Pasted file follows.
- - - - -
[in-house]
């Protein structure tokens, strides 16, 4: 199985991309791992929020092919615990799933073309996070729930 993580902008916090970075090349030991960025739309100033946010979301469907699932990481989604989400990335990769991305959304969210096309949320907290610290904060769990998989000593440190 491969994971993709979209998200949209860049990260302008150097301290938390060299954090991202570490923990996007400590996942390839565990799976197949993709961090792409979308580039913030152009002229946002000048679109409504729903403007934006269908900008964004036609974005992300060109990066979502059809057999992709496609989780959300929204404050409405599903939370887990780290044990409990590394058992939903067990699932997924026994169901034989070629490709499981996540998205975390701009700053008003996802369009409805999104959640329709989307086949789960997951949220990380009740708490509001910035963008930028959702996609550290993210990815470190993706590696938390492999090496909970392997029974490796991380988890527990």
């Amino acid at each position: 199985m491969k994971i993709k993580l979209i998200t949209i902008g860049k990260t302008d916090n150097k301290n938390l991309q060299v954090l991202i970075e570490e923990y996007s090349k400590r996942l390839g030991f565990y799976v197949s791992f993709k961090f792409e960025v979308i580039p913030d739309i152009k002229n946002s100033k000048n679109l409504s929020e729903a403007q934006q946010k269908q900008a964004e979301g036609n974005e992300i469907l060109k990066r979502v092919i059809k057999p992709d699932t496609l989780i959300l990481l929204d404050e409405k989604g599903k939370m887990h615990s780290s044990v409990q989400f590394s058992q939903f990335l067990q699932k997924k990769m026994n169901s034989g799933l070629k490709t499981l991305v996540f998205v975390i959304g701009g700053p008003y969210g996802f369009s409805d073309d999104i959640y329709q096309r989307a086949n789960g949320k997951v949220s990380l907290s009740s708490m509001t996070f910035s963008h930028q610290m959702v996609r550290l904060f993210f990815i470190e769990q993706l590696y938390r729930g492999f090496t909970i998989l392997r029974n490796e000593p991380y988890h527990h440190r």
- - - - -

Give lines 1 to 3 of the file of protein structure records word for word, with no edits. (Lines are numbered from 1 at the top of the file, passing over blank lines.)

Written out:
[in-house]
């Protein structure tokens, strides 16, 4: 199985991309791992929020092919615990799933073309996070729930 993580902008916090970075090349030991960025739309100033946010979301469907699932990481989604989400990335990769991305959304969210096309949320907290610290904060769990998989000593440190 491969994971993709979209998200949209860049990260302008150097301290938390060299954090991202570490923990996007400590996942390839565990799976197949993709961090792409979308580039913030152009002229946002000048679109409504729903403007934006269908900008964004036609974005992300060109990066979502059809057999992709496609989780959300929204404050409405599903939370887990780290044990409990590394058992939903067990699932997924026994169901034989070629490709499981996540998205975390701009700053008003996802369009409805999104959640329709989307086949789960997951949220990380009740708490509001910035963008930028959702996609550290993210990815470190993706590696938390492999090496909970392997029974490796991380988890527990």
């Amino acid at each position: 199985m491969k994971i993709k993580l979209i998200t949209i902008g860049k990260t302008d916090n150097k301290n938390l991309q060299v954090l991202i970075e570490e923990y996007s090349k400590r996942l390839g030991f565990y799976v197949s791992f993709k961090f792409e960025v979308i580039p913030d739309i152009k002229n946002s100033k000048n679109l409504s929020e729903a403007q934006q946010k269908q900008a964004e979301g036609n974005e992300i469907l060109k990066r979502v092919i059809k057999p992709d699932t496609l989780i959300l990481l929204d404050e409405k989604g599903k939370m887990h615990s780290s044990v409990q989400f590394s058992q939903f990335l067990q699932k997924k990769m026994n169901s034989g799933l070629k490709t499981l991305v996540f998205v975390i959304g701009g700053p008003y969210g996802f369009s409805d073309d999104i959640y329709q096309r989307a086949n789960g949320k997951v949220s990380l907290s009740s708490m509001t996070f910035s963008h930028q610290m959702v996609r550290l904060f993210f990815i470190e769990q993706l590696y938390r729930g492999f090496t909970i998989l392997r029974n490796e000593p991380y988890h527990h440190r």